Deportation and Mental Health


DACA advocates (via Immigration Wire)
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Fear of deportation is a rising concern among many Latinos in the United States.

People born here and people who have given up everything to move to the U.S., have to worry about being forced to leave the country after the Trump Administration rescinded the Deferred Action for Childhood Arrivals (DACA) program and proposed use of “expedited removal.”

How does this fear impact a person’s mental health?

People hold signs that read “Stop Separating Families” at Detroit Metro Airport on Jan. 15, 2018 (Photo Credit: Niraj Warikoo, Detroit Free Press)

Changes Coming Fast and Furious

The Trump Administration is proposing more usage of “expedited removal,” as well as reduced family immigration and eliminating the Visa Lottery, The Nation reports.

Expedited removal allows government officials to remove undocumented immigrants without allowing them to go before a judge. Since 2002, the law has only been used for immigrants who have been in the U..S for less than two weeks and within 100 miles of the border, the New York Times reports.

In the past, guidelines for deporting immigrants focused mainly on those who posed as a security threat. Under the new directives, the government “no longer will exempt classes or categories of removable aliens from potential enforcement,” according to the Times.

Plus, DACA was rescinded in 2017, impacting up to 3.6 million DREAMers.

Immigration Policy’s Impact on Mental Health

Sadly, these changes add to the big-time stress of migration.

Many Latino families face tough finances and difficult travel before and during migration to the United States. Many Latino children are separated from parents. After migrating, they face language issues, discrimination, and undocumented status, according to a Salud America! research review.

This contributes to a large proportion of Latino immigrants having depressive symptoms and anxiety.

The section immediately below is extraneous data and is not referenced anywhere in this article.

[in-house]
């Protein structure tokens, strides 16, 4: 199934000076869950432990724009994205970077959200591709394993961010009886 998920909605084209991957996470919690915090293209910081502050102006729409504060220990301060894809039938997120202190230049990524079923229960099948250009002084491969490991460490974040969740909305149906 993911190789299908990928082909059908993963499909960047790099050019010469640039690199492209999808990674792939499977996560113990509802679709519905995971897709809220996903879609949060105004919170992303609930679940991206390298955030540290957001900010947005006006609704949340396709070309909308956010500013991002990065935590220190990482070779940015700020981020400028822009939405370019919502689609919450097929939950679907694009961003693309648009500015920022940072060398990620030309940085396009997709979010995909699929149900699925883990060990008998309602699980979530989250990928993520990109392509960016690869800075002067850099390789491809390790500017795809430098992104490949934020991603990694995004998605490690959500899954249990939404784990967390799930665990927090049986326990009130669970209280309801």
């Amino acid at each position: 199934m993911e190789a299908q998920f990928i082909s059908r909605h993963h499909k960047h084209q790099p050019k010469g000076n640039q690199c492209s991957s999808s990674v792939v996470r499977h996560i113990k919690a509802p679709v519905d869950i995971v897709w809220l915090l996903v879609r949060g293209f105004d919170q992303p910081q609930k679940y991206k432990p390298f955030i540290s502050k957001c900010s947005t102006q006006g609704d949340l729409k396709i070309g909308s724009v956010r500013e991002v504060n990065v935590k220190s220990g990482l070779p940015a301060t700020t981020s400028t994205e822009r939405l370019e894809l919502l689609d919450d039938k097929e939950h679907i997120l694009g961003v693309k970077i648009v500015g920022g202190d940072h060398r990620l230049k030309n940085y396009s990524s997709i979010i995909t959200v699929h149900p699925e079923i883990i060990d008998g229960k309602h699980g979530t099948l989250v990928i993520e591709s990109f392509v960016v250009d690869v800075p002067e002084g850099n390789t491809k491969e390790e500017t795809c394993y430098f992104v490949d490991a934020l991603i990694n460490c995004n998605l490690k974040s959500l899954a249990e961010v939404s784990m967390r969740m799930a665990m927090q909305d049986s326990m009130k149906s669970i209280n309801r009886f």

Mental illness rates among children of undocumented immigrants “double when facing deportation,” the Independent reports.

“Expanding deferred action, or providing more permanent protection, to the millions of unauthorised immigrant parents who do not meet the current DACA eligibility criteria could equally promote the well-being of their children,” Duncan Lawrence, executive director of the Stanford Immigration Policy Lab, told the Independent.

Immigration Policy’s Impact on Foster Care

As immigration policy changes, foster care cases might increase as children have to go with their parents or enter foster care

Latino children already makeup a majority of fosters cares around the U.S. ABC News reported that Latino kids made up a much larger share of kids in the care of the Los Angeles County Department of Child and Family Services than their share of the local population.

This was the case for children of an undocumented immigrant in Kentucky. The children’s sole provider was their father who came from Mexico when he was 16. The children are American citizens and have the decision to pay a sufficient amount of money to get paper work and travel funds to allow them to travel to Mexico with their father or be placed in foster care.

“The children are having a hard time without Antonio,” the children’s aunt and temporary caregiver told the Detroit Free Press. “The youngest two cry at night and ask for him. Anthony, the oldest son, acts out at school.”


How Can You Help?

The American Friends Service Committee suggests five things:

  • Learn about immigration. Spend some time with your community learning more about the history of immigration in the United States.
  • Connect with immigrant community. Connect with immigrant communities and find out how you can best support their existing efforts.
  • Help those in detention. Ensure no inhumane treatment of immigrants occurs in the United States.
  • Visit the border. Volunteer in the region.
  • Advocate for humane reform. Join in the immigration debate.

How will you get involved?

By The Numbers By The Numbers



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